Colour rendering

Colour rendering is also important. This is the ability of a light source to show surface colours as they should be, usually in comparison to a tungsten or daylight source. Lamps with poor colour rendering will distort some colours.

Colour rendering is usually assessed by the CIE colour rendering index (CRI or Ra); a number between 0 and 100, where lower values indicate poor colour rendering and higher ones good colour rendering. CRI only works for approximately white sources.
Guidance in the CIBSE Code recommends lamps with CRI between 90 and 100 for inspection and colour matching. Where accurate colour judgement is required, such as in offices and shops, lamps with CRI over 80 are recommended.
Researchers at NIST in the USA have suggested that the colour rendering index is less suitable for LED spectra, especially in the way saturated colours like red and yellow are dealt with. They have proposed an alternative colour quality scale (CQS).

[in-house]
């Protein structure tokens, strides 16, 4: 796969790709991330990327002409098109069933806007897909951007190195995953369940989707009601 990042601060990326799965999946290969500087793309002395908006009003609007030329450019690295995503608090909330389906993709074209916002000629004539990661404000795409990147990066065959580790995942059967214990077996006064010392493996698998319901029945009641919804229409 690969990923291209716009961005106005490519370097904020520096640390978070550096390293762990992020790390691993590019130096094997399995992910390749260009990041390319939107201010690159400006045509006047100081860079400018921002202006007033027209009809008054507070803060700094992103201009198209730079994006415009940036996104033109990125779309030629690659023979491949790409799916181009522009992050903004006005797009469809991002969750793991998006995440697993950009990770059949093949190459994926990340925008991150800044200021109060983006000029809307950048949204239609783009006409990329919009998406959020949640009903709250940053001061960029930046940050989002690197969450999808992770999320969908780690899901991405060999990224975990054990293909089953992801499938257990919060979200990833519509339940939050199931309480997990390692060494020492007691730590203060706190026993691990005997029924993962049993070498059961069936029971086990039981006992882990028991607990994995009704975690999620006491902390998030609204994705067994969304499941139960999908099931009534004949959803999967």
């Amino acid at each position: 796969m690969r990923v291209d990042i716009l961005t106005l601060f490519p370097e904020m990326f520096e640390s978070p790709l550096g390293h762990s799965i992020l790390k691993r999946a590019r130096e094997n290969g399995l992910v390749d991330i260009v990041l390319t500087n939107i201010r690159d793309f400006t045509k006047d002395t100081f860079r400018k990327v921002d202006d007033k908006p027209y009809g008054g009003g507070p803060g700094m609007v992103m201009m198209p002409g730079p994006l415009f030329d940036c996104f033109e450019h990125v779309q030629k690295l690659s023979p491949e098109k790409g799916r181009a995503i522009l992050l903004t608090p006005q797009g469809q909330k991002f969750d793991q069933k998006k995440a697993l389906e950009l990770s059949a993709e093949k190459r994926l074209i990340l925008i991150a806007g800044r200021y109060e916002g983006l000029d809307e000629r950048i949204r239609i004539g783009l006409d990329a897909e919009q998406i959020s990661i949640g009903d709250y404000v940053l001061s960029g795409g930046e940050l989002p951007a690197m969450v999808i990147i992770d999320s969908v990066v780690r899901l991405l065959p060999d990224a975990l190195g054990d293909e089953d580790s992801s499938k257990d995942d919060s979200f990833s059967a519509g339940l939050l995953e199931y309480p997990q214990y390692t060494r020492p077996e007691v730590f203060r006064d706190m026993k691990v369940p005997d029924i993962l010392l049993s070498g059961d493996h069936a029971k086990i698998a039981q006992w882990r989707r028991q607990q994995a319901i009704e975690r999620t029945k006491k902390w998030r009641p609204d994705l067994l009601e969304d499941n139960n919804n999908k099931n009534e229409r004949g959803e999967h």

UGR and clare

The UGR method (Unified Glare Rating) is an international index presented by CIE, the international lighting research body, in its publication 117 and is used to evaluate and limit the psychological direct glare from luminaires. Contrary to previous methods where the glare was rated using the luminance values of a single luminaire, this method calculates the glare of the entire lighting installation at a defined observer position.

Colour gamut

Colour gamut is a measure of how colourful a scene will appear under a given light source. Sources with a high colour gamut generally make objects appear brighter and more colourful.